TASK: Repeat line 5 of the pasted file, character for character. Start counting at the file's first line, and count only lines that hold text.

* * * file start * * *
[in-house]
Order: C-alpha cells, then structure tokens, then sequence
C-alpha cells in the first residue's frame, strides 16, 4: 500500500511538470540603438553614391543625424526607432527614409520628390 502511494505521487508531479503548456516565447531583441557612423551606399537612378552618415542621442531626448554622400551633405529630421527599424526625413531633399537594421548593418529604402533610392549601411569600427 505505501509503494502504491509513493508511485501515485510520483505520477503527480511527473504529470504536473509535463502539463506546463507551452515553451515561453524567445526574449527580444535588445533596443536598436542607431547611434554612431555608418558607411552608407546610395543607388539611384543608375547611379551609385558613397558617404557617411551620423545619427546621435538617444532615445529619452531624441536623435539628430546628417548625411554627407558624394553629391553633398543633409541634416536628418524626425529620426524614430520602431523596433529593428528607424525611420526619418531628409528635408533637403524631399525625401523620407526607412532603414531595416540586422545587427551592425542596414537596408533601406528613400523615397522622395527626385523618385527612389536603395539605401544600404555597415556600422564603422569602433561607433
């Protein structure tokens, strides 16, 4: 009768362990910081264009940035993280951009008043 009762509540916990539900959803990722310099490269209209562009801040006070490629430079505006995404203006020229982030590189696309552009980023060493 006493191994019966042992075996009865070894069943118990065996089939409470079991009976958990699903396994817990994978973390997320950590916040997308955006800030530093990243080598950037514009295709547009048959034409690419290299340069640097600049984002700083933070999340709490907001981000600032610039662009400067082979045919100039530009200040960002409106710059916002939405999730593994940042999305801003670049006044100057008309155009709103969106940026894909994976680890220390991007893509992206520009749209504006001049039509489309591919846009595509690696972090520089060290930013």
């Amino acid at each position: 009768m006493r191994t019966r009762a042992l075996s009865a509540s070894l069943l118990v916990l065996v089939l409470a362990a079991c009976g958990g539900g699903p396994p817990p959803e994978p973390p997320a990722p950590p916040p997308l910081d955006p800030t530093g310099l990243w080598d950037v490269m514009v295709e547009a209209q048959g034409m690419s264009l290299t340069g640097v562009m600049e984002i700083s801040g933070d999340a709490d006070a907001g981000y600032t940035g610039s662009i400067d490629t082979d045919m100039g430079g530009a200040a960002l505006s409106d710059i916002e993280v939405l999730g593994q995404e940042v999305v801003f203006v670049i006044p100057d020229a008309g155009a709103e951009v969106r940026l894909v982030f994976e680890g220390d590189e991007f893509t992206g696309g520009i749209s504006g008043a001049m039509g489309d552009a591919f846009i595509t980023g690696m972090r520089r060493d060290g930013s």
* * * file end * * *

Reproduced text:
């Amino acid at each position: 009768m006493r191994t019966r009762a042992l075996s009865a509540s070894l069943l118990v916990l065996v089939l409470a362990a079991c009976g958990g539900g699903p396994p817990p959803e994978p973390p997320a990722p950590p916040p997308l910081d955006p800030t530093g310099l990243w080598d950037v490269m514009v295709e547009a209209q048959g034409m690419s264009l290299t340069g640097v562009m600049e984002i700083s801040g933070d999340a709490d006070a907001g981000y600032t940035g610039s662009i400067d490629t082979d045919m100039g430079g530009a200040a960002l505006s409106d710059i916002e993280v939405l999730g593994q995404e940042v999305v801003f203006v670049i006044p100057d020229a008309g155009a709103e951009v969106r940026l894909v982030f994976e680890g220390d590189e991007f893509t992206g696309g520009i749209s504006g008043a001049m039509g489309d552009a591919f846009i595509t980023g690696m972090r520089r060493d060290g930013s």